Poland also called on other NATO allies that operate MiG-29 jets “to act in the same vein.”
Ukraine flies the MiG-29 and has suffered heavy losses since Russia invaded late last month. Top Ukrainian officials have since asked other countries that operate the jet to transfer their MiG-29s, since it would mean minimal training for Ukrainian pilots.
By transferring the planes to American custody rather than directly handing them over to the Ukrainians, the Polish government sidesteps the logistical challenge of getting the jets over the border.
Poland’s announcement appeared to catch the Biden administration off guard. Spokespeople with the U.S. European Command and the State Department declined to comment. Victoria Nuland, undersecretary of State for political affairs, told lawmakers on Tuesday afternoon that this “was a surprise move by the Poles.”
“I saw that announcement by the government of Poland as I was literally driving here today,” she told members of the Senate Foreign Relations Committee. “To my knowledge, it wasn’t pre-consulted with us that they planned to give these planes to us. But as you know, we have been having consultations with them for a couple of days now about this request from the Ukrainians to receive their aircraft and were they to donate them, whether we would be able to help support backfill in their own security needs.”
A Pentagon official emailed that “we’ve seen the Polish government’s announcement,” adding, “we have nothing to offer at this time.”
The airspace over Ukraine is still contested, a senior Defense Department official told reporters at the Pentagon Tuesday, with neither the Ukrainians nor the Russians owning the sky.
“The Ukrainians are still able to fly and to conduct missile defense,” said the official, who spoke on the condition of anonymity to discuss current operations. “The Russians continue to fly and also are capable of missile defense — very little of the nation of Ukraine is not covered by some sort of Russian surface-to-air missile capability.”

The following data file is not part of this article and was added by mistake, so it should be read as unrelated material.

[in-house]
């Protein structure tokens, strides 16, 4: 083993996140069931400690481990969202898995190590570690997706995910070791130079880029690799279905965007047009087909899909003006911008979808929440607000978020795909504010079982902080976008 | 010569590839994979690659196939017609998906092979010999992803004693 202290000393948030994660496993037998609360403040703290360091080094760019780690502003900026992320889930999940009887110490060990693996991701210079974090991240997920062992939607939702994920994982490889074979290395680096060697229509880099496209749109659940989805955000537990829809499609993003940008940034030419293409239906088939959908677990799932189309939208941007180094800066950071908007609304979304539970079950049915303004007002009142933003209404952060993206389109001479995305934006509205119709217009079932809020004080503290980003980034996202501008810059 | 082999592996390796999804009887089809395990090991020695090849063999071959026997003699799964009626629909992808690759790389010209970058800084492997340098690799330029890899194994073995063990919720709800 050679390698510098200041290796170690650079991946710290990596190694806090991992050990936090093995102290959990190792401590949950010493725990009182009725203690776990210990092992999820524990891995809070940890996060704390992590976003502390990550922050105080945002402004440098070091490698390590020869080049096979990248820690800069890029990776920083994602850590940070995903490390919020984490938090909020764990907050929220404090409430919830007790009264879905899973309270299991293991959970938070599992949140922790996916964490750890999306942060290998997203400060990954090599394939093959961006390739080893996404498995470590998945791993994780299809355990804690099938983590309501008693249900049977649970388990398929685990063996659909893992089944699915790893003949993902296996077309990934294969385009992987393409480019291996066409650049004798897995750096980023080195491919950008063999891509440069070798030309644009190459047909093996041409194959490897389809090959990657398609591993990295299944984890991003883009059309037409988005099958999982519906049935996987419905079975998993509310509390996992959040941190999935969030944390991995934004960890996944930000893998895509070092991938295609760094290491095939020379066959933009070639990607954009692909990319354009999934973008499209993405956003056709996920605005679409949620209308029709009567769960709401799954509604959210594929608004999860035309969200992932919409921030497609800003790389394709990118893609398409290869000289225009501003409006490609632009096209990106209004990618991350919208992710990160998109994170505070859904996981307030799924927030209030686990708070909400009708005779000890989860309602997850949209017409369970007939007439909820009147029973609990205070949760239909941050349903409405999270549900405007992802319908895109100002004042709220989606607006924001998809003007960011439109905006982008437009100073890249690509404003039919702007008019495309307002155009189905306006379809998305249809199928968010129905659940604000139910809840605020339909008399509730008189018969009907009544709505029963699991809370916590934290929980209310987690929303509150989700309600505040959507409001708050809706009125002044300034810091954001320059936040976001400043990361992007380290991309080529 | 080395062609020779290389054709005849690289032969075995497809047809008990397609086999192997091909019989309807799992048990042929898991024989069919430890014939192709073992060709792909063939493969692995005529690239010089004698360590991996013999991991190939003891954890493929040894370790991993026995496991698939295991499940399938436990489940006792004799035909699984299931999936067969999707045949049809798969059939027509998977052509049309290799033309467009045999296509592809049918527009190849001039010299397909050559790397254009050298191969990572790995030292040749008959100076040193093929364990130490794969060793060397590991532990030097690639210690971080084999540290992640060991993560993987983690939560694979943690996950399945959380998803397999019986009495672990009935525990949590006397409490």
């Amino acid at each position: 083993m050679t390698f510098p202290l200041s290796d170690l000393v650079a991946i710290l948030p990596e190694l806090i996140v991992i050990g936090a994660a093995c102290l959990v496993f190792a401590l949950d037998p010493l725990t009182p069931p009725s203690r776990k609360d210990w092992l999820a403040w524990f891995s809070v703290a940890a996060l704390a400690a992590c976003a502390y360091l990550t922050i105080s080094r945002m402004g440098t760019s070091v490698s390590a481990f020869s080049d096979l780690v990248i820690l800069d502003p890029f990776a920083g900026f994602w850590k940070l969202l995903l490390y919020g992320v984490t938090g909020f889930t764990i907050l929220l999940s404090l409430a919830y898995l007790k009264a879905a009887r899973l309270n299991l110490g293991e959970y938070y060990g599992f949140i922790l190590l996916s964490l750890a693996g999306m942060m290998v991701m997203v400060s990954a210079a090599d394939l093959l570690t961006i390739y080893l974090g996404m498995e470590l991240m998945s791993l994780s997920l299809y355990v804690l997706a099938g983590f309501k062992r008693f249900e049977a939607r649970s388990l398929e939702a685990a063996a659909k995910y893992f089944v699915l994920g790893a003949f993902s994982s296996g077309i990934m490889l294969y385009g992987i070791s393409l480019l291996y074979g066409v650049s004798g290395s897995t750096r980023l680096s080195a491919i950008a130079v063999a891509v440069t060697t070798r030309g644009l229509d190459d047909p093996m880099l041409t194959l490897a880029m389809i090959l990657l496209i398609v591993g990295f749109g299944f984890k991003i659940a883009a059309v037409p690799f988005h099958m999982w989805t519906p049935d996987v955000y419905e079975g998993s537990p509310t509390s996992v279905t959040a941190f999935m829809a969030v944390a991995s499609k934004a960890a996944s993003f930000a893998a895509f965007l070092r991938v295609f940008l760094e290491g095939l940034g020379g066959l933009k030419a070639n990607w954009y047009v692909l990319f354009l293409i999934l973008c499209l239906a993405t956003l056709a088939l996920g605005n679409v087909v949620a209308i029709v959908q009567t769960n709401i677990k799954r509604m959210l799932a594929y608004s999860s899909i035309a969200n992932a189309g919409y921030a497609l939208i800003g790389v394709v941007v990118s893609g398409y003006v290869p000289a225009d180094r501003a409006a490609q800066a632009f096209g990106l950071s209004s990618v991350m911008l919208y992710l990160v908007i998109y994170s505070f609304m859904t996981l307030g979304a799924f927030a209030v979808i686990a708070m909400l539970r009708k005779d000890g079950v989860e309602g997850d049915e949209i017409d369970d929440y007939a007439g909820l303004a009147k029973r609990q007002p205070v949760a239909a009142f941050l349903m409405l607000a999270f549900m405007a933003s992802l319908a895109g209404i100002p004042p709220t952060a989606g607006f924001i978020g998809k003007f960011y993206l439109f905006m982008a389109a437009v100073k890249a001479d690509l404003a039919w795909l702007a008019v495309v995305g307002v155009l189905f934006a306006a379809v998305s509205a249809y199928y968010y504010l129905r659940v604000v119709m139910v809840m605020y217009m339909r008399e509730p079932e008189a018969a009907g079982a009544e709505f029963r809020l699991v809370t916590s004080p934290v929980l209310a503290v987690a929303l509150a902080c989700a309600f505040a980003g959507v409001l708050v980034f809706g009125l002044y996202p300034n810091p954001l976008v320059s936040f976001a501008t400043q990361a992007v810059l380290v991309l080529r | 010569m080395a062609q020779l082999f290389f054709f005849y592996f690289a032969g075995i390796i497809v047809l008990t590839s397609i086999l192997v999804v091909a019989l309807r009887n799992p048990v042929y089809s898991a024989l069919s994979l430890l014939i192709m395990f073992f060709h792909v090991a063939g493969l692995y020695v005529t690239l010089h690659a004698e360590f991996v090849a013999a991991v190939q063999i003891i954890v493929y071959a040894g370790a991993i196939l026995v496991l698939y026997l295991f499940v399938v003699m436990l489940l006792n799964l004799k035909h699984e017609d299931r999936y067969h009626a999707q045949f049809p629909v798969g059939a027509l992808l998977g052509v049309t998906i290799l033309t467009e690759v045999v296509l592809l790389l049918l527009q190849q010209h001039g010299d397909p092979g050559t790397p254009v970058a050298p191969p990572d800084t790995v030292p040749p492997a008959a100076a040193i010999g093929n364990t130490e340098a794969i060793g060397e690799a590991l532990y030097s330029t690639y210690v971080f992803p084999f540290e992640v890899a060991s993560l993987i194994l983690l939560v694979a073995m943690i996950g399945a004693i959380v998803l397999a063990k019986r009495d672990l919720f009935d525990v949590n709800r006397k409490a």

The saga over the planes began just days after Russia invaded Ukraine, when European Union security chief Josep Borrell said Poland, along with other Eastern European countries that still fly Russian fighter planes, had agreed to quickly transfer the jets to Ukrainian pilots.
That turned out to not be the case.
Polish president Andrzej Duda publicly rejected the deal. But U.S. officials confirmed over the weekend that it was still under discussion. Secretary of State Antony Blinken said Sunday the U.S. was working with Poland on plans to supply Ukraine with the MiG-29s, and to “backfill anything that they provide to the Ukrainians,” on CNN’s “State of the Union.”
Poland would most likely receive used American F-16 fighter planes in return for giving up its MiG-29s.
Other countries that operate the MiG-29 include Slovakia and Bulgaria, though both countries last week rejected the idea of transferring their aircraft.
Slovakia’s small fleet of MiG-29s are the country’s only fighter jets, and the government is uneasy about losing any of its air power until it wraps up an agreement with Poland to provide protection of Slovak airspace.